The Wars of the Three Kingdoms saw the town defended in March 1643 by Kilkenny Confederacy troops under Thomas Preston, Viscount Tara when it was besieged by the Marquess of Ormonde, whose forces were sufficiently battered for him to withdraw towards the Blackstairs Mountains, where the Confederates foolishly intercepted them, only to be devestated by artillery at the Battle of Ballinvegga, aka the 1st Battle of New Ross.
In 1649 Oliver Cromwell arrived fresh from capturing Wexford Town and slaughtering many of its inhabitants. He discharged three cannon shots at the entrance since known as the Three Bullet Gate. New Ross wisely surrendered, and the garrison under Lucas Taffe was allowed to leave unharmed.
Taffe also wrote to Cromwell requesting “liberty of conscience as such shall stay“. Cromwell wrote a noteworthy reply, indicative of what was to come in subsequent years: “For that which you mention concerning liberty of conscience, I meddle not with any man’s conscience. But if by liberty of conscience you meane a liberty to exercise the masse, I judge it best to use plaine dealing, and to let you know where the Parliament of England hath power that will not be allowed of.”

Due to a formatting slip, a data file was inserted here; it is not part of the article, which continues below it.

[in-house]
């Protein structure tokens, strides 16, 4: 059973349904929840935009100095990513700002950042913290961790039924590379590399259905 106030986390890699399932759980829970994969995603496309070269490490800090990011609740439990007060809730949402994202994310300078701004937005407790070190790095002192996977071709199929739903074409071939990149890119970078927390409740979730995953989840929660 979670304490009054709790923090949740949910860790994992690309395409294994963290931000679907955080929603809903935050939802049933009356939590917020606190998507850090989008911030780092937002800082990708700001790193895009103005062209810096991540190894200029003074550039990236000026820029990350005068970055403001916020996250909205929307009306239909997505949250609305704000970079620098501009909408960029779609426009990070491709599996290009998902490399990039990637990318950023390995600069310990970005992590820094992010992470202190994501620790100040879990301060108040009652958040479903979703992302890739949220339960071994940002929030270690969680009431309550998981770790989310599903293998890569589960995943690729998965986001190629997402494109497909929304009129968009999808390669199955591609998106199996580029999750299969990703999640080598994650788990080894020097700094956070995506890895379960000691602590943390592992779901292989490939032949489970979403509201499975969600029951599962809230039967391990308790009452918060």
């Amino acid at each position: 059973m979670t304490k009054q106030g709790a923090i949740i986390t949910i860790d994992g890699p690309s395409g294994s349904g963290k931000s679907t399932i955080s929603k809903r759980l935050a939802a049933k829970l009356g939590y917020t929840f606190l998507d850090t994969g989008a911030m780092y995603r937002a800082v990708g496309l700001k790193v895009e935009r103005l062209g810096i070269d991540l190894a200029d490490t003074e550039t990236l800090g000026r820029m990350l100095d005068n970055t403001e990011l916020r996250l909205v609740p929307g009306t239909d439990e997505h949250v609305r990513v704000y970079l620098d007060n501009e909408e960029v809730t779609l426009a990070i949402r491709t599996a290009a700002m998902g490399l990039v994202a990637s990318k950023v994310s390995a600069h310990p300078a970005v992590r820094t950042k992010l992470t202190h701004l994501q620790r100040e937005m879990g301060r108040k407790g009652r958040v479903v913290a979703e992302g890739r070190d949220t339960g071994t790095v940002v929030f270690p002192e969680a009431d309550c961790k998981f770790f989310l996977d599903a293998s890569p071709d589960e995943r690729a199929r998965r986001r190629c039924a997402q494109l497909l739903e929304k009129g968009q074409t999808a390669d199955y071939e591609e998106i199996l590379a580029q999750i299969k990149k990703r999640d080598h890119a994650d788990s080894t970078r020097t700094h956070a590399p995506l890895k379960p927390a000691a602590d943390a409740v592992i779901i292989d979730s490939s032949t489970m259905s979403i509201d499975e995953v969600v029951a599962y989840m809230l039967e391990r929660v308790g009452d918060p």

Cromwell was hospitalised for exhaustion in a building known as the Folly House, later occupied by the Augustinians.
The Tottenham family were prominent landlords, providing MPs for New Ross for many years. In 1731 Charles Tottenham (d. 1759), having hastened some 60 miles, entered the Irish House of Commons in his riding boots and travel-stained clothes just in time to cast the decisive vote against giving a tax surplus to the British government. ‘Tottenham in his boots!” became a popular Patriot toast. His grandson, another Charles, was in Paris at the time of the French Revolution, and was saved from the guillotine by the Augustinians, who were consequently welcomed to New Ross and given land by the Tottenham family in 1792.